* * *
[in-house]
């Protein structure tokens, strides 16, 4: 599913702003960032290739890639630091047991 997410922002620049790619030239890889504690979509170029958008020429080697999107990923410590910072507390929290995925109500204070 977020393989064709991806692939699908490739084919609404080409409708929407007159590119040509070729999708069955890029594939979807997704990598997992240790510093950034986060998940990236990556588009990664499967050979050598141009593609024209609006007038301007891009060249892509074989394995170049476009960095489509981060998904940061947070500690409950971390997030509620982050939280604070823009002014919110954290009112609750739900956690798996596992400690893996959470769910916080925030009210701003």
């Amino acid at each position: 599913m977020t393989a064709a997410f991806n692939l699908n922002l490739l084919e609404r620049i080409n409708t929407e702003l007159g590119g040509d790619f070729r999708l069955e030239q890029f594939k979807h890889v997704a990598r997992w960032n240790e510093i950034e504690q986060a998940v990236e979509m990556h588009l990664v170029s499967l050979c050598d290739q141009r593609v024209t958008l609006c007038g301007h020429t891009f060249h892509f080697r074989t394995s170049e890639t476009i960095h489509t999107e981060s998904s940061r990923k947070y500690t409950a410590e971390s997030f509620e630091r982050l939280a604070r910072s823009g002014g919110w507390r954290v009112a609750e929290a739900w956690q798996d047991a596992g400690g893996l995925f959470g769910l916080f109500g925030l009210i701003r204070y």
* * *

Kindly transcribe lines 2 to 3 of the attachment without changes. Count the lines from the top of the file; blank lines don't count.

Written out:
């Protein structure tokens, strides 16, 4: 599913702003960032290739890639630091047991 997410922002620049790619030239890889504690979509170029958008020429080697999107990923410590910072507390929290995925109500204070 977020393989064709991806692939699908490739084919609404080409409708929407007159590119040509070729999708069955890029594939979807997704990598997992240790510093950034986060998940990236990556588009990664499967050979050598141009593609024209609006007038301007891009060249892509074989394995170049476009960095489509981060998904940061947070500690409950971390997030509620982050939280604070823009002014919110954290009112609750739900956690798996596992400690893996959470769910916080925030009210701003």
């Amino acid at each position: 599913m977020t393989a064709a997410f991806n692939l699908n922002l490739l084919e609404r620049i080409n409708t929407e702003l007159g590119g040509d790619f070729r999708l069955e030239q890029f594939k979807h890889v997704a990598r997992w960032n240790e510093i950034e504690q986060a998940v990236e979509m990556h588009l990664v170029s499967l050979c050598d290739q141009r593609v024209t958008l609006c007038g301007h020429t891009f060249h892509f080697r074989t394995s170049e890639t476009i960095h489509t999107e981060s998904s940061r990923k947070y500690t409950a410590e971390s997030f509620e630091r982050l939280a604070r910072s823009g002014g919110w507390r954290v009112a609750e929290a739900w956690q798996d047991a596992g400690g893996l995925f959470g769910l916080f109500g925030l009210i701003r204070y």